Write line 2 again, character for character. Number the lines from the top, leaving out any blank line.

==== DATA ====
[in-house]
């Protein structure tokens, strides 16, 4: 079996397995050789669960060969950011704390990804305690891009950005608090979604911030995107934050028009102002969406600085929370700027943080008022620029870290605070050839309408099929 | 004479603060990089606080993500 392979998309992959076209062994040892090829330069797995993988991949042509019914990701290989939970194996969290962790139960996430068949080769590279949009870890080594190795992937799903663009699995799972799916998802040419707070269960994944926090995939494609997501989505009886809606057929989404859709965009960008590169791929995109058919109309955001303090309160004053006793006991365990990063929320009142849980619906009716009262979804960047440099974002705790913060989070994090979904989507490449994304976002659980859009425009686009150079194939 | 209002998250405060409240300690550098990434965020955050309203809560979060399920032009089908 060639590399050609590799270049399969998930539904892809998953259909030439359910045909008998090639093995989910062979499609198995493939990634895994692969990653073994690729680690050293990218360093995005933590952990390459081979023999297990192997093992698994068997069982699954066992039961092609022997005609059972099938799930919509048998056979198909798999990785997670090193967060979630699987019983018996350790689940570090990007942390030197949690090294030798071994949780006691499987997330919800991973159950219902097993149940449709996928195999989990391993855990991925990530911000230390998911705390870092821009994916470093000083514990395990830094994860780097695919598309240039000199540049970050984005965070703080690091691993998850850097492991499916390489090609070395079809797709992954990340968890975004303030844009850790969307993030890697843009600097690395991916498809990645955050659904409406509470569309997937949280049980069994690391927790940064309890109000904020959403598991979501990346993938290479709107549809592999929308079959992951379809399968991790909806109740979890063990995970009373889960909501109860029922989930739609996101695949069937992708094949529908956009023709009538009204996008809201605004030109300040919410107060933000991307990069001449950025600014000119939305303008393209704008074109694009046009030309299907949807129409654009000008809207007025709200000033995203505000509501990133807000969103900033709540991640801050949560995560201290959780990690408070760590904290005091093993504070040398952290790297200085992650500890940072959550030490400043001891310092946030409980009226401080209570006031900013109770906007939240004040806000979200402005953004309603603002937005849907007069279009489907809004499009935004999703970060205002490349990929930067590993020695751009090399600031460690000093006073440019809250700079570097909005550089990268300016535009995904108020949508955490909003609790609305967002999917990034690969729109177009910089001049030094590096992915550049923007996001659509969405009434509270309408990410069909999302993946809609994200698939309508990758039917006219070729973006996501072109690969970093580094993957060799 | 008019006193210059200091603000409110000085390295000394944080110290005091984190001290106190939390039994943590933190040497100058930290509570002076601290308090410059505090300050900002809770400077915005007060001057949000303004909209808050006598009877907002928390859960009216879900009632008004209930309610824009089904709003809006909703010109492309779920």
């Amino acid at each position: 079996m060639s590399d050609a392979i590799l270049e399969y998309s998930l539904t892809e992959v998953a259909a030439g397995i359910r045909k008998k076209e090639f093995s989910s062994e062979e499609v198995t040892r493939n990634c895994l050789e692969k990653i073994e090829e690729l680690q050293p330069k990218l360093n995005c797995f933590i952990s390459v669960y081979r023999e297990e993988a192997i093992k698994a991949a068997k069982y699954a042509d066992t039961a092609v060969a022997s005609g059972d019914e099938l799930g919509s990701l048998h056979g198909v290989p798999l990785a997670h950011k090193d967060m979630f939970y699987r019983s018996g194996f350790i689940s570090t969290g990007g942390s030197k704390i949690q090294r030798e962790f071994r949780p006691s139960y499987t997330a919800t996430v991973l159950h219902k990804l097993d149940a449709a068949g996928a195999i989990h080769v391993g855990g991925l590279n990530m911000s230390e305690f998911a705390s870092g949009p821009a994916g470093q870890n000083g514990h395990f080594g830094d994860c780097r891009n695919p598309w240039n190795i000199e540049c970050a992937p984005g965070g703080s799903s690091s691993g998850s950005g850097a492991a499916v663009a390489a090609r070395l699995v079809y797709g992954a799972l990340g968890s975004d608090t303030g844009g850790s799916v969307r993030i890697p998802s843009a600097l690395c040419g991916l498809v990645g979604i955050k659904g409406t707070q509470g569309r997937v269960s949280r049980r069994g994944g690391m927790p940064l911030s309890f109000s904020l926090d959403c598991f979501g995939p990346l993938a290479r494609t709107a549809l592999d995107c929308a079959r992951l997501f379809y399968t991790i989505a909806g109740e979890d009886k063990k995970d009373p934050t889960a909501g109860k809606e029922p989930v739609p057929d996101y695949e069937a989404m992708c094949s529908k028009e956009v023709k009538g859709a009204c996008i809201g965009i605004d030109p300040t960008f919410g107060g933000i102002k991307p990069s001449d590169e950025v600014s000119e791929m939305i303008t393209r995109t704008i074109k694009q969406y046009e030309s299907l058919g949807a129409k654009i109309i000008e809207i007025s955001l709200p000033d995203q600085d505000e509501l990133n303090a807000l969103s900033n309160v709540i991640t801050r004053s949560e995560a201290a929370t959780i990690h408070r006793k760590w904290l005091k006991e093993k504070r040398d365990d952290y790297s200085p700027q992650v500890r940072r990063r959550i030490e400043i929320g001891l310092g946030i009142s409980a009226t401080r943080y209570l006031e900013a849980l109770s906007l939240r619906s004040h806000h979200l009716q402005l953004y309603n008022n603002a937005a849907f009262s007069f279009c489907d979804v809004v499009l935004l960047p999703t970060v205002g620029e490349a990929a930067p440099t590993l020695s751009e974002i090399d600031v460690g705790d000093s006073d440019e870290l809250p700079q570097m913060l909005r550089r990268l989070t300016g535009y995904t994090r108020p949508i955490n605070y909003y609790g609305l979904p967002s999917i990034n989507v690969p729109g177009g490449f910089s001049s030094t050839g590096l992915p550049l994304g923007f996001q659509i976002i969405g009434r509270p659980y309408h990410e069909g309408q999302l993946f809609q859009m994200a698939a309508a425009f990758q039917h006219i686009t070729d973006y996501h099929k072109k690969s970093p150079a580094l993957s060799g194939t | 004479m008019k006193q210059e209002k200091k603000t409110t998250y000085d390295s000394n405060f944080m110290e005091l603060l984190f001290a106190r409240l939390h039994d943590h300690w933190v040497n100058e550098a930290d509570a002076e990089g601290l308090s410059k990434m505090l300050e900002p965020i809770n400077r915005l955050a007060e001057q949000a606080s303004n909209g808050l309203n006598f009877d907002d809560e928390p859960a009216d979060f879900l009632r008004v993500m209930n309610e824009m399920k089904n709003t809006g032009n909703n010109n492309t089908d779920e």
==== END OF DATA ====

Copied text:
């Protein structure tokens, strides 16, 4: 079996397995050789669960060969950011704390990804305690891009950005608090979604911030995107934050028009102002969406600085929370700027943080008022620029870290605070050839309408099929 | 004479603060990089606080993500 392979998309992959076209062994040892090829330069797995993988991949042509019914990701290989939970194996969290962790139960996430068949080769590279949009870890080594190795992937799903663009699995799972799916998802040419707070269960994944926090995939494609997501989505009886809606057929989404859709965009960008590169791929995109058919109309955001303090309160004053006793006991365990990063929320009142849980619906009716009262979804960047440099974002705790913060989070994090979904989507490449994304976002659980859009425009686009150079194939 | 209002998250405060409240300690550098990434965020955050309203809560979060399920032009089908 060639590399050609590799270049399969998930539904892809998953259909030439359910045909008998090639093995989910062979499609198995493939990634895994692969990653073994690729680690050293990218360093995005933590952990390459081979023999297990192997093992698994068997069982699954066992039961092609022997005609059972099938799930919509048998056979198909798999990785997670090193967060979630699987019983018996350790689940570090990007942390030197949690090294030798071994949780006691499987997330919800991973159950219902097993149940449709996928195999989990391993855990991925990530911000230390998911705390870092821009994916470093000083514990395990830094994860780097695919598309240039000199540049970050984005965070703080690091691993998850850097492991499916390489090609070395079809797709992954990340968890975004303030844009850790969307993030890697843009600097690395991916498809990645955050659904409406509470569309997937949280049980069994690391927790940064309890109000904020959403598991979501990346993938290479709107549809592999929308079959992951379809399968991790909806109740979890063990995970009373889960909501109860029922989930739609996101695949069937992708094949529908956009023709009538009204996008809201605004030109300040919410107060933000991307990069001449950025600014000119939305303008393209704008074109694009046009030309299907949807129409654009000008809207007025709200000033995203505000509501990133807000969103900033709540991640801050949560995560201290959780990690408070760590904290005091093993504070040398952290790297200085992650500890940072959550030490400043001891310092946030409980009226401080209570006031900013109770906007939240004040806000979200402005953004309603603002937005849907007069279009489907809004499009935004999703970060205002490349990929930067590993020695751009090399600031460690000093006073440019809250700079570097909005550089990268300016535009995904108020949508955490909003609790609305967002999917990034690969729109177009910089001049030094590096992915550049923007996001659509969405009434509270309408990410069909999302993946809609994200698939309508990758039917006219070729973006996501072109690969970093580094993957060799 | 008019006193210059200091603000409110000085390295000394944080110290005091984190001290106190939390039994943590933190040497100058930290509570002076601290308090410059505090300050900002809770400077915005007060001057949000303004909209808050006598009877907002928390859960009216879900009632008004209930309610824009089904709003809006909703010109492309779920």